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May Bastian Garnett, 93, of Fredericksburg died on Wednesday, Dec. 5, 2012.
Mrs. Garnett was born on May 15, 1919, in the Grand Duche of Luxembourg to Mathias Bastian and Marie Berg.
Following D-Day May acted as a translator and explainer for the Civil Affairs staff of the Allied forces implementing the evacuation of civilians from war zones. An article by Lee Miller published in Vogue magazine described May as a prime example of what was expected of women in the war years.
May was rooted in the community, knew the languages, dealt tactfully with those under stress, but if necessary could give motivating speeches. She was a born welfare worker, pacifying the angry, budging the stubborn, wiping children's noses and stifling sobs. She was the buffer between the army's commands and the pathetic requests of the displaced.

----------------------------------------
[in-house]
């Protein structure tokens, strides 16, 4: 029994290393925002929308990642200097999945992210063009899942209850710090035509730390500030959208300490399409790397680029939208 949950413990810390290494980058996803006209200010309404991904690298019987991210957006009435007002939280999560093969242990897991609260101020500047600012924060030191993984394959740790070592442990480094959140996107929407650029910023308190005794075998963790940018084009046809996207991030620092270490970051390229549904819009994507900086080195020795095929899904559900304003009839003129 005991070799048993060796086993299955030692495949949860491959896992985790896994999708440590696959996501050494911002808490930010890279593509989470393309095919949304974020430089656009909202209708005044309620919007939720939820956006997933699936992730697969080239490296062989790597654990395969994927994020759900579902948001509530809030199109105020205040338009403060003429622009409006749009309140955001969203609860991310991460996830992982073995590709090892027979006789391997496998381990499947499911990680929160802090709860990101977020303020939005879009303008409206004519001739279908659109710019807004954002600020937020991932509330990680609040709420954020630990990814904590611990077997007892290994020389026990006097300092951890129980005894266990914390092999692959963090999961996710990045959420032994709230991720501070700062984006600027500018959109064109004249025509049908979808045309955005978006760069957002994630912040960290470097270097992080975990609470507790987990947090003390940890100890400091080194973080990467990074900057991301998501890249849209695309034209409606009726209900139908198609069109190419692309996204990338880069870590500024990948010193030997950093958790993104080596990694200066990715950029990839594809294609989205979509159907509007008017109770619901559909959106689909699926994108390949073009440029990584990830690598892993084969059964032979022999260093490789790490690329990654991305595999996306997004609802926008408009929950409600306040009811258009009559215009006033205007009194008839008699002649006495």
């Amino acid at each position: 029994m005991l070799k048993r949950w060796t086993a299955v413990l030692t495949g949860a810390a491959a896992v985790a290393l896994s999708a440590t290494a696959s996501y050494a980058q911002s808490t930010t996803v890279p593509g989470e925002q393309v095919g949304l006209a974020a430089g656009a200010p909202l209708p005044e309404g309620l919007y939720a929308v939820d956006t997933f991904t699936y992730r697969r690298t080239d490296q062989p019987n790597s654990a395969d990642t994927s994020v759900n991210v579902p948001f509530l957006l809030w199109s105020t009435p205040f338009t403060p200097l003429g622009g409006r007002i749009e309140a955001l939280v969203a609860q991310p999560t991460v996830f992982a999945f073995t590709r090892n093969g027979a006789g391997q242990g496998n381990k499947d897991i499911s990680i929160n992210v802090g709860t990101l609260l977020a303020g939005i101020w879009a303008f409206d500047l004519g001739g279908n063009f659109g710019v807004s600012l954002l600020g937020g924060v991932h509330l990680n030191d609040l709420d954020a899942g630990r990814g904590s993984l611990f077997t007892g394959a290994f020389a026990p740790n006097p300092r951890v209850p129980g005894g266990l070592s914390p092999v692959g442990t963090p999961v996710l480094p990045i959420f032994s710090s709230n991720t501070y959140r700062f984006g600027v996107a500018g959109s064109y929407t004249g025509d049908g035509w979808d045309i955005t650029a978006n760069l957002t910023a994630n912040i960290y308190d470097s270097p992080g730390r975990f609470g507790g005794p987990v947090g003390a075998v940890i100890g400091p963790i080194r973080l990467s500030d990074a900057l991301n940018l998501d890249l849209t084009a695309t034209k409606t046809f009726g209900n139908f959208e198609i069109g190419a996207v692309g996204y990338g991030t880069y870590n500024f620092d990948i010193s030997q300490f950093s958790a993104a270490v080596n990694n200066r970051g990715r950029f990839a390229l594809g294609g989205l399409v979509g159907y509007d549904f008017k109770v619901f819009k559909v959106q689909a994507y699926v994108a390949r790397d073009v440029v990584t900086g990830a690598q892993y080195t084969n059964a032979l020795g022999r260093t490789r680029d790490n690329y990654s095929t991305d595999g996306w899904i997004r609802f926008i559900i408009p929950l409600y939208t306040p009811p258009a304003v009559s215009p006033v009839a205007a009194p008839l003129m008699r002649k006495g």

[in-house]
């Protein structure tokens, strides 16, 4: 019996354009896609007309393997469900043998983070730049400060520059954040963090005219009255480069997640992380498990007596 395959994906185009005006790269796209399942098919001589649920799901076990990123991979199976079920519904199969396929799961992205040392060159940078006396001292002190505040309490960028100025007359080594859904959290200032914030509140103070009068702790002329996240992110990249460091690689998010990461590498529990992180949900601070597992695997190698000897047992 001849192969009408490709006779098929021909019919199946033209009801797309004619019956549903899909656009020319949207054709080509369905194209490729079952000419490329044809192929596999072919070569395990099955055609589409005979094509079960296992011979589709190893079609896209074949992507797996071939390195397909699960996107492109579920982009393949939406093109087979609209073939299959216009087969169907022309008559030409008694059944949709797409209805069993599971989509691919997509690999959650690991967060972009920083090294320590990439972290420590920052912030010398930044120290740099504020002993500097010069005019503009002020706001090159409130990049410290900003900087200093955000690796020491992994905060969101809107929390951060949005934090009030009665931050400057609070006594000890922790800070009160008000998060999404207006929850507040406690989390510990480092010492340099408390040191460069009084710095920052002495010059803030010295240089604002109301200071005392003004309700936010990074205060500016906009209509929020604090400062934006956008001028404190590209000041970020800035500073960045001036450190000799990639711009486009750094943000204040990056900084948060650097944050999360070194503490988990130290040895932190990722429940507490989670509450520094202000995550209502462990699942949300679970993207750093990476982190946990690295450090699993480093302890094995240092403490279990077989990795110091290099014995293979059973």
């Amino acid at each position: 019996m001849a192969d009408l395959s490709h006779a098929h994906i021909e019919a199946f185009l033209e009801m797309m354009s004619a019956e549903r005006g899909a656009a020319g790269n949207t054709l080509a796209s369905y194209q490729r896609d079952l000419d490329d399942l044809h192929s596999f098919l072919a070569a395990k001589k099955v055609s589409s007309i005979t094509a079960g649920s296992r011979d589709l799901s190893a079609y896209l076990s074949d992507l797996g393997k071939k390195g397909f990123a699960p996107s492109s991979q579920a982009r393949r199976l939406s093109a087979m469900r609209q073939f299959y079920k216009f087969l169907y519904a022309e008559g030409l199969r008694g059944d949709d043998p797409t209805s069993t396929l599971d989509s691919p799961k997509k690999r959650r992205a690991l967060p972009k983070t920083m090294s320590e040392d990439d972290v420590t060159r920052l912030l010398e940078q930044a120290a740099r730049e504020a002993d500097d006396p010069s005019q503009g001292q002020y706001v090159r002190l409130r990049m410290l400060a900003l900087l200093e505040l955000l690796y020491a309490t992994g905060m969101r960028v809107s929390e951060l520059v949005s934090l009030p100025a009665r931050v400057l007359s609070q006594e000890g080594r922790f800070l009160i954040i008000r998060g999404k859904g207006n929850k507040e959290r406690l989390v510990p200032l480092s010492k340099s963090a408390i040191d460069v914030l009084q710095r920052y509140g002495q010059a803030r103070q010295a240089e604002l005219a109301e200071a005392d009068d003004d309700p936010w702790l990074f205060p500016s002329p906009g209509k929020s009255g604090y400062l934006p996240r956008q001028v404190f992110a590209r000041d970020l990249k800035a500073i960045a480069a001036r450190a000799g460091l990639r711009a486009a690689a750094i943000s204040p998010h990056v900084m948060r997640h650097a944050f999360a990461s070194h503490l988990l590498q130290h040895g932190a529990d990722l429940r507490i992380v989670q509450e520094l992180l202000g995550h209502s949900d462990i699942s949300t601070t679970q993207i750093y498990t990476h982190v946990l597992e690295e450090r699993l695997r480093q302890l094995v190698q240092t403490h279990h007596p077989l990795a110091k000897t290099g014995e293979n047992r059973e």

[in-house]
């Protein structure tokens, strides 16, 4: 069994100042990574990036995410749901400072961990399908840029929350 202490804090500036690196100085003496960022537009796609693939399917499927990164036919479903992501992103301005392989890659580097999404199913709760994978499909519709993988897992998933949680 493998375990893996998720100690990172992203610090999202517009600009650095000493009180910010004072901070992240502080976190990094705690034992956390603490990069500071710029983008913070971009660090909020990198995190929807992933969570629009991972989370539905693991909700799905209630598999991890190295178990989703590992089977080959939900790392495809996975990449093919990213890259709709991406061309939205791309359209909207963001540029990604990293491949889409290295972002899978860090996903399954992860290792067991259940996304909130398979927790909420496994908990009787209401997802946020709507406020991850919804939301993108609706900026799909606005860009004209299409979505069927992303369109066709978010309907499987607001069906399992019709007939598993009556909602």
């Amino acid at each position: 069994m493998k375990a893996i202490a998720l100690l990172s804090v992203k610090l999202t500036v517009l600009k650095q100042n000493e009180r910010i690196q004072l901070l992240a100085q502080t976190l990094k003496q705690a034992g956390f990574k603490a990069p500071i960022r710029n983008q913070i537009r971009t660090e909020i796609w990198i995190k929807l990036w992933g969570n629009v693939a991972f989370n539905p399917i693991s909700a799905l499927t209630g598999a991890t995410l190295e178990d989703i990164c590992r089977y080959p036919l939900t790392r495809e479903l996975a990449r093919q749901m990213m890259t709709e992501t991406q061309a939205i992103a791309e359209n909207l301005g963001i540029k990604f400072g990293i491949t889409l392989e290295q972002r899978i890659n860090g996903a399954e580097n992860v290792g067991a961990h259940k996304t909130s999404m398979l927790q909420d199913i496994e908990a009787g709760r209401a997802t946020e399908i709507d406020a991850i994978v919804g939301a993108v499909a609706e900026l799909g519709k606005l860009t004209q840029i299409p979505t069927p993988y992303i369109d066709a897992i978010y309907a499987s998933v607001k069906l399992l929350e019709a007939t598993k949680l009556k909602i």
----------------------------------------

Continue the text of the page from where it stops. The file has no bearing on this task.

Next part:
After the war, she became an interpreter at the U.N. At a party at the Luxembourg Embassy, she encountered Colonel Garnett, her former commander and future husband, who was practicing law in Fredericksburg. They were married in 1950.
Her husband, Alfred Willis Garnett and son James Alfred Garnett predeceased her.
She is survived by her daughter-in-law, Marge Elsarelli of Sutherland; a grandson, Dr. James D. Garnett of Kansas City, Kan.; a granddaughter, Teresa Lynn Garnett of Ashburn; and six great-grandchildren, Ian, Brennan, Dylan, Vaughn, Holden and Griffin.
A graveside service will be held at 2 p.m. on Tuesday, Dec. 11, at Crooked Run Baptist Church cemetery, Rapidan.